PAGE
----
Implementing congestion charges may need declogging at other ends first
Shivani Chaturvedi | December 24, 2010
While Delhi readies new deterrents to private motorised traffic on city roads, how much is it really geared to take on the demands on public transport that will arise as a result? How aptly will it address issues of technology and logistics?
The city is planning to bring in congestion charges that will tax vehicles plying on roads during peak traffic hours of the day. It might prove effective, as envisaged by the transport department but it is going to cause a spike in the usage of public transport. Recently having phased out the Blueline buses, Delhi is already staggering under the pressure on its public transport.
Besides, the city needs an updated database of car-owners in the city. In the absence of one, the pay-for-congestion measure runs the risk of failing. "Under the Motor Vehicles Act there is no provision of penalty. If a person changes his/her residence, he/she doesn't take pains to get the address changed or record ownership details in case of a sale, the person won't be penalised," a senior tarnsport officer in the city rued. These lapses are bound to make accurate billing and payment difficult.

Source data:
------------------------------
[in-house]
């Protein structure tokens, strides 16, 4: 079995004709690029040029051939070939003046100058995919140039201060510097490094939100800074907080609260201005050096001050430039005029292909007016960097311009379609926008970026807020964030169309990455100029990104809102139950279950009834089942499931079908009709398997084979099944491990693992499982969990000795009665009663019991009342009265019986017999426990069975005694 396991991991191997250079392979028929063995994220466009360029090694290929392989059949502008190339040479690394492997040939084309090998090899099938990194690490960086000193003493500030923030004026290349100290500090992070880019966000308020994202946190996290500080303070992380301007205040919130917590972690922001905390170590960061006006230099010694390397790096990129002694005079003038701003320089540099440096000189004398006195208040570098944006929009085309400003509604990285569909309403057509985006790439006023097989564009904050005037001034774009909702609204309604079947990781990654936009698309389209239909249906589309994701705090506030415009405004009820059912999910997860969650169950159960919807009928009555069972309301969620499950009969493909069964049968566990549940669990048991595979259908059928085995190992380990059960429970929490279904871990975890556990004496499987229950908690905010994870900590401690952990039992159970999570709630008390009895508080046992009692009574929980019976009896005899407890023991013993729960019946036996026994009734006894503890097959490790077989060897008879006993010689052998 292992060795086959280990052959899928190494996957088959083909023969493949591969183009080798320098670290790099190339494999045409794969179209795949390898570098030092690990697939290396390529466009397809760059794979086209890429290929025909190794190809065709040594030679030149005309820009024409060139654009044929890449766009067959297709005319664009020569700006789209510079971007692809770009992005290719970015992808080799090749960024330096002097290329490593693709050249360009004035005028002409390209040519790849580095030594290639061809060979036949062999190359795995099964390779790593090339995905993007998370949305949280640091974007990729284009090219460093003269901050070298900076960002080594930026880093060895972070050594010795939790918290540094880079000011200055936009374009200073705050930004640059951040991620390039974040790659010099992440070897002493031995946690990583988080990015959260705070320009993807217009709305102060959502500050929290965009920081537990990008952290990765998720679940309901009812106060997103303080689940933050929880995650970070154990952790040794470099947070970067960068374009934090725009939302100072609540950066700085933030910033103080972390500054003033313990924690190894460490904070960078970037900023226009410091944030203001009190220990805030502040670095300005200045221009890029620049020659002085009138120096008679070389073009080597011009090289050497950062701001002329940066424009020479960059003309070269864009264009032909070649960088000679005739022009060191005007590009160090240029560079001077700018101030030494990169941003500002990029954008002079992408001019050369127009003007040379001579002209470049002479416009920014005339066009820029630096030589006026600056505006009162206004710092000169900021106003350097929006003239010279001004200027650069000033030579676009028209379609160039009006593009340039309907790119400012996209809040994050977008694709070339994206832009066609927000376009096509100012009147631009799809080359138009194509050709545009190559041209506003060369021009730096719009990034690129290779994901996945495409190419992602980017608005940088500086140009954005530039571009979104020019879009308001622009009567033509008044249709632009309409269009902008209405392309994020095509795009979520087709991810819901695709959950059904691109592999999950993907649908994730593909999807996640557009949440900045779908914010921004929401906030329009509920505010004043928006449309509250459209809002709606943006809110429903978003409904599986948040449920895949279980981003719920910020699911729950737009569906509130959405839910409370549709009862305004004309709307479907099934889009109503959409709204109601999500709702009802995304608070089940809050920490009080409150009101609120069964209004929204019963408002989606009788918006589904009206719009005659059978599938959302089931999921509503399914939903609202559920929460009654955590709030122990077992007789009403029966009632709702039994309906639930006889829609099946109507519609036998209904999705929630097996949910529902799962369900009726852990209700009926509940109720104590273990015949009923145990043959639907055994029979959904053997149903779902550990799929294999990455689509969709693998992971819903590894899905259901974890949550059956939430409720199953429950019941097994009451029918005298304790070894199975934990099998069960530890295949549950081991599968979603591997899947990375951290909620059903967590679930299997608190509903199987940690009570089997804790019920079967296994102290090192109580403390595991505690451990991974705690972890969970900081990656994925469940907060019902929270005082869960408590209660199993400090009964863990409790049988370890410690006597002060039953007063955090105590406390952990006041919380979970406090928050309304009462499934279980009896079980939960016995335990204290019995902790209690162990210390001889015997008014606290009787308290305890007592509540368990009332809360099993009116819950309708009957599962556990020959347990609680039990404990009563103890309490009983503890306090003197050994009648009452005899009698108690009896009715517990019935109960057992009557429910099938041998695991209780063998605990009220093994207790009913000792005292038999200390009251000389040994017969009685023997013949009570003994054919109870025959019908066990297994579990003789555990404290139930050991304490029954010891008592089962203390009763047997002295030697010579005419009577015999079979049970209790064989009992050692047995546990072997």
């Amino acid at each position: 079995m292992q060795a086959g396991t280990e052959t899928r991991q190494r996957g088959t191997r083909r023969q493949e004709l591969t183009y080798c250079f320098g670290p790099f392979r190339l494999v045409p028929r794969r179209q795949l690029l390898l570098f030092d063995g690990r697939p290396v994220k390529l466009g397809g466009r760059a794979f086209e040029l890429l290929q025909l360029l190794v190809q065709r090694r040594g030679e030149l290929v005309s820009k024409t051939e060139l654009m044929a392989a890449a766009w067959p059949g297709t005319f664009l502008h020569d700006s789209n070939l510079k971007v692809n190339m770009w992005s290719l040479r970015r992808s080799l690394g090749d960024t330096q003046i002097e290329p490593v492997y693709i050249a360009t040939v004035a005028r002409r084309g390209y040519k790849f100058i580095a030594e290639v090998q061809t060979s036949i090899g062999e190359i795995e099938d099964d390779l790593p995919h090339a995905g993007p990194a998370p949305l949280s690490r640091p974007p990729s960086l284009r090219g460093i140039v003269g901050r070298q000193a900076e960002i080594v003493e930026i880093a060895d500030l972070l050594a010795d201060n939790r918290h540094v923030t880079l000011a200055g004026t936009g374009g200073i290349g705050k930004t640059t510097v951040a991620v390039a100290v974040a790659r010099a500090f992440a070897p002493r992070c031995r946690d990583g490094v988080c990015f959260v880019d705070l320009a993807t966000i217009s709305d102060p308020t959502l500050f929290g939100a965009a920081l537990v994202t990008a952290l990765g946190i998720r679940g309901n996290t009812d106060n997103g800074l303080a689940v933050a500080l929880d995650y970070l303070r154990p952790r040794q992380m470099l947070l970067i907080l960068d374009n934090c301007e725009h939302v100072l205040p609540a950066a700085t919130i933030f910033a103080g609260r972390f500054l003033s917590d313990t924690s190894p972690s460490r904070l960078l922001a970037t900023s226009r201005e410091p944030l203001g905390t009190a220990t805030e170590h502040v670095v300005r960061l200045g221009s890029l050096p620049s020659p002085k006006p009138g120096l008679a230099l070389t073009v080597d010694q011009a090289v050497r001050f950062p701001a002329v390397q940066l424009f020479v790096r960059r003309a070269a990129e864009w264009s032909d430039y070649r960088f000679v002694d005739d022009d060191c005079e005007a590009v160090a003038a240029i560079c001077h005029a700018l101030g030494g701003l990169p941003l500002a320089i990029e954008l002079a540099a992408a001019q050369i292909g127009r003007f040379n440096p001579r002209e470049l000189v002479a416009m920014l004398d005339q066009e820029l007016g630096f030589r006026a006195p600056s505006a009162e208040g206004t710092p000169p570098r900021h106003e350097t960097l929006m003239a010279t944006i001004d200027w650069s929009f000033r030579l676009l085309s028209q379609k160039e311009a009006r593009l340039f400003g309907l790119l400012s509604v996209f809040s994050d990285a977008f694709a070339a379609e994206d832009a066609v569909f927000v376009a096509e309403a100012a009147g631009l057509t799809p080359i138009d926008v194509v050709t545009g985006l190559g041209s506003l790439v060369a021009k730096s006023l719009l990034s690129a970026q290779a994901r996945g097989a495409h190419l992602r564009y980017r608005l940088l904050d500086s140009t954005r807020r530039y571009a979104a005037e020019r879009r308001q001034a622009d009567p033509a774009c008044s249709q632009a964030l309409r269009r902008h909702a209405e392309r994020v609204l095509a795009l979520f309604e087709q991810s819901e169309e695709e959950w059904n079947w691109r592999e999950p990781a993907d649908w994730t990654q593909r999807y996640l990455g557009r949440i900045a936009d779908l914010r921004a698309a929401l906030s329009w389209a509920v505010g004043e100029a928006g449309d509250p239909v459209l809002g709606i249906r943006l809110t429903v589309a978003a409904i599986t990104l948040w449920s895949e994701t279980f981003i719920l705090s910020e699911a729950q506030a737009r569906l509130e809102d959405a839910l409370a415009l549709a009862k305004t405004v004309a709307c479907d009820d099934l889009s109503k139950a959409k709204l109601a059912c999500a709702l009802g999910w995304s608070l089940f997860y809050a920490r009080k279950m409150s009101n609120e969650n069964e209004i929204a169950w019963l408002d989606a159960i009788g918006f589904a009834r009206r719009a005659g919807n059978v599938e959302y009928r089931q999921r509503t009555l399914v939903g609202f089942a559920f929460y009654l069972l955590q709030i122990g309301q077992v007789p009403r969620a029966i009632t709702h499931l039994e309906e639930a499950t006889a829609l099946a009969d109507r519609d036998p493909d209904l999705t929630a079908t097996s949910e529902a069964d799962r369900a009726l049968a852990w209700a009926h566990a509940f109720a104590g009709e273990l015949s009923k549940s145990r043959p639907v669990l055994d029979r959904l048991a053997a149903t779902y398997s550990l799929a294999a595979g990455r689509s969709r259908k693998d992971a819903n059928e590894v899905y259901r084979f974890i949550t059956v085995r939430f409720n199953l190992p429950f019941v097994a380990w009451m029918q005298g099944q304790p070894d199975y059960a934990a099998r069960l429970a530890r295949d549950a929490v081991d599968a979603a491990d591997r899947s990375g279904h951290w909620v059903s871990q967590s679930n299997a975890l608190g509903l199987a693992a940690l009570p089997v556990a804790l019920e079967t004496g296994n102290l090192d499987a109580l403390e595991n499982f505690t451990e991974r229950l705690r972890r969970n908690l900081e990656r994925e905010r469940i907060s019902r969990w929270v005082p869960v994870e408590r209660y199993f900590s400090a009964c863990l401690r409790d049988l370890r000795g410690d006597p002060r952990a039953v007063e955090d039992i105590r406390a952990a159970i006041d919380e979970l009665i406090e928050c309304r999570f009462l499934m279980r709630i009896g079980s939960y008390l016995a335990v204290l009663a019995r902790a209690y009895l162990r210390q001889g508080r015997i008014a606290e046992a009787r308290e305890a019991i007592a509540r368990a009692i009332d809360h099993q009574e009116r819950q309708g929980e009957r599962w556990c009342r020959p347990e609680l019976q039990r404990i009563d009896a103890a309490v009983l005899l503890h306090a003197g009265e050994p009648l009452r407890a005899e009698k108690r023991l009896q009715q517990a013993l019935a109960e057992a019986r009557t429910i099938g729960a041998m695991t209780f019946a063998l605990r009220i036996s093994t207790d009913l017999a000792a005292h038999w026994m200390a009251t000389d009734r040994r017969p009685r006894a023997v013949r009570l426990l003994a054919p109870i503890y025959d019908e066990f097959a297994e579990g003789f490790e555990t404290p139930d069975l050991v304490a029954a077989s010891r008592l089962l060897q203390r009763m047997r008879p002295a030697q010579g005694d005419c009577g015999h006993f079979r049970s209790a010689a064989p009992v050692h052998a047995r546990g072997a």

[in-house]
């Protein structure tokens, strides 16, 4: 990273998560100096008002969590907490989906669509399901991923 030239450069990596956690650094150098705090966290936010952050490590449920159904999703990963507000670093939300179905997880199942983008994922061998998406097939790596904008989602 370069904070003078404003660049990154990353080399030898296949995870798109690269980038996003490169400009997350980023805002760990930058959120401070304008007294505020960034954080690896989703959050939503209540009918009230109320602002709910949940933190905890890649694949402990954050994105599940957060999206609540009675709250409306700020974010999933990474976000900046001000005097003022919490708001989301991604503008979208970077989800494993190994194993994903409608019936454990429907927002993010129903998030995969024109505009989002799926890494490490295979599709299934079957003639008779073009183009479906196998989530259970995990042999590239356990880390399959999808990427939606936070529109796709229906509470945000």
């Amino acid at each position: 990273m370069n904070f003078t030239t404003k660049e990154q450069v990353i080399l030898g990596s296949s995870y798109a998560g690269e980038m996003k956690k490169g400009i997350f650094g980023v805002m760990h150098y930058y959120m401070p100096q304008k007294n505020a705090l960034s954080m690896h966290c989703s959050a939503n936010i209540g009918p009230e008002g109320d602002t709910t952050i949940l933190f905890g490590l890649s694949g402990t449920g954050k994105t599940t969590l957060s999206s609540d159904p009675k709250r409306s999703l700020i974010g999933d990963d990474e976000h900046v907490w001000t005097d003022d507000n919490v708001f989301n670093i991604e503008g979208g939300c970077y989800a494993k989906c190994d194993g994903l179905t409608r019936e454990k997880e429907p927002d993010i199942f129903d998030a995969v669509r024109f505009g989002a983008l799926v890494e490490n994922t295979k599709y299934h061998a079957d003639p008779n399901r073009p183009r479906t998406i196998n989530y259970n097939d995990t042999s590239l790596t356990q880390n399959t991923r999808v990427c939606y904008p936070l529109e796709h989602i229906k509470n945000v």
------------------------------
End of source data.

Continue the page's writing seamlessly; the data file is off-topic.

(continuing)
Further, the entire system needs will be hinged on technology. Central London, where a similar system is in place, uses an automatic charging and payment gateway. Technology is used to record time of entry, exit, compute congestion charges and identify vehicle owners for accurate billing. Automatic number plate reader (ANPR) is used to identify the vehicle-owner.
Apart from all this, the larger question of parking space still remains. With urban space at a premium, is there really space uniformly across the city to arrange for parking the dormant vehicles?
Even the transport authorities anticipate such hurdles. "Unless these things are worked out, there will be strong opposition from the public over the charges," the officer said.
“Nowhere in Asia there is a system of congestion charge. We are thinking of going for a detailed study to explore feasibility of such charge in Delhi,” said R K Verma commissioner Delhi transport department. The study hasn’t started yet and it will take eight to ten months to complete the study, Verma added.
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